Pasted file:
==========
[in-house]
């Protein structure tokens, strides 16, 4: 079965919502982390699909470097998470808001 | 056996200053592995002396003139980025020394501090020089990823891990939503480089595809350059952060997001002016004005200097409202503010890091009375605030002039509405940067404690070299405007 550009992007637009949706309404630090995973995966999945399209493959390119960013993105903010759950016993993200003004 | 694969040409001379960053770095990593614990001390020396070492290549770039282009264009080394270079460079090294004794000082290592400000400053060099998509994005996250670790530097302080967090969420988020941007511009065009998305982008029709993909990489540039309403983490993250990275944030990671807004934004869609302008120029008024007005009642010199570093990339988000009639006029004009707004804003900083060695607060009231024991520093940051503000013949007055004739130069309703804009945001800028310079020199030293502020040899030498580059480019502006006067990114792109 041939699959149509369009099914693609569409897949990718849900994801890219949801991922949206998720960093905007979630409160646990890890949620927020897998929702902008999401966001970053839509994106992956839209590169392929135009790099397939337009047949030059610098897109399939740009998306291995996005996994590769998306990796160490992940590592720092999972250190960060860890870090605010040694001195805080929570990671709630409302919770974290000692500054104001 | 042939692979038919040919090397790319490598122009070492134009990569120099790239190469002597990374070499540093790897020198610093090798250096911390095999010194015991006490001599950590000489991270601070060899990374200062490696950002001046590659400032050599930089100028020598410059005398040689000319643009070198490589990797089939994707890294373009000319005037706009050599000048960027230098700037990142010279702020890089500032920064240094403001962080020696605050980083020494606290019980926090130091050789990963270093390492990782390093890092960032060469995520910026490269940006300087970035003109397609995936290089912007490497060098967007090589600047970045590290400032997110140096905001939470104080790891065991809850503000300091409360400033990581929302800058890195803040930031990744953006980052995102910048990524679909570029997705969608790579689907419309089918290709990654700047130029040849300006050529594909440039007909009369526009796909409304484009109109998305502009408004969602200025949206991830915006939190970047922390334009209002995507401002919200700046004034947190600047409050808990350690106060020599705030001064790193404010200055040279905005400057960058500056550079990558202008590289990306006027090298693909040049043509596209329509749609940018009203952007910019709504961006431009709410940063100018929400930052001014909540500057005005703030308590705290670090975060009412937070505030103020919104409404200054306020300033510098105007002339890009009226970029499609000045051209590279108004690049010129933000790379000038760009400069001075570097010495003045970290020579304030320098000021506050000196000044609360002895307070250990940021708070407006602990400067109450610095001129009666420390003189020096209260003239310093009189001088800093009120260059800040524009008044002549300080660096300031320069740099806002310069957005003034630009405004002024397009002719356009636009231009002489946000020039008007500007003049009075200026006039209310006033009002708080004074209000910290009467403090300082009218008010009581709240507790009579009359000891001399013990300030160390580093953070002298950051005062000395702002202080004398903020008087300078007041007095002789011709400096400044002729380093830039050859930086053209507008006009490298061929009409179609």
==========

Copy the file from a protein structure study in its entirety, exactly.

[in-house]
């Protein structure tokens, strides 16, 4: 079965919502982390699909470097998470808001 | 056996200053592995002396003139980025020394501090020089990823891990939503480089595809350059952060997001002016004005200097409202503010890091009375605030002039509405940067404690070299405007 550009992007637009949706309404630090995973995966999945399209493959390119960013993105903010759950016993993200003004 | 694969040409001379960053770095990593614990001390020396070492290549770039282009264009080394270079460079090294004794000082290592400000400053060099998509994005996250670790530097302080967090969420988020941007511009065009998305982008029709993909990489540039309403983490993250990275944030990671807004934004869609302008120029008024007005009642010199570093990339988000009639006029004009707004804003900083060695607060009231024991520093940051503000013949007055004739130069309703804009945001800028310079020199030293502020040899030498580059480019502006006067990114792109 041939699959149509369009099914693609569409897949990718849900994801890219949801991922949206998720960093905007979630409160646990890890949620927020897998929702902008999401966001970053839509994106992956839209590169392929135009790099397939337009047949030059610098897109399939740009998306291995996005996994590769998306990796160490992940590592720092999972250190960060860890870090605010040694001195805080929570990671709630409302919770974290000692500054104001 | 042939692979038919040919090397790319490598122009070492134009990569120099790239190469002597990374070499540093790897020198610093090798250096911390095999010194015991006490001599950590000489991270601070060899990374200062490696950002001046590659400032050599930089100028020598410059005398040689000319643009070198490589990797089939994707890294373009000319005037706009050599000048960027230098700037990142010279702020890089500032920064240094403001962080020696605050980083020494606290019980926090130091050789990963270093390492990782390093890092960032060469995520910026490269940006300087970035003109397609995936290089912007490497060098967007090589600047970045590290400032997110140096905001939470104080790891065991809850503000300091409360400033990581929302800058890195803040930031990744953006980052995102910048990524679909570029997705969608790579689907419309089918290709990654700047130029040849300006050529594909440039007909009369526009796909409304484009109109998305502009408004969602200025949206991830915006939190970047922390334009209002995507401002919200700046004034947190600047409050808990350690106060020599705030001064790193404010200055040279905005400057960058500056550079990558202008590289990306006027090298693909040049043509596209329509749609940018009203952007910019709504961006431009709410940063100018929400930052001014909540500057005005703030308590705290670090975060009412937070505030103020919104409404200054306020300033510098105007002339890009009226970029499609000045051209590279108004690049010129933000790379000038760009400069001075570097010495003045970290020579304030320098000021506050000196000044609360002895307070250990940021708070407006602990400067109450610095001129009666420390003189020096209260003239310093009189001088800093009120260059800040524009008044002549300080660096300031320069740099806002310069957005003034630009405004002024397009002719356009636009231009002489946000020039008007500007003049009075200026006039209310006033009002708080004074209000910290009467403090300082009218008010009581709240507790009579009359000891001399013990300030160390580093953070002298950051005062000395702002202080004398903020008087300078007041007095002789011709400096400044002729380093830039050859930086053209507008006009490298061929009409179609």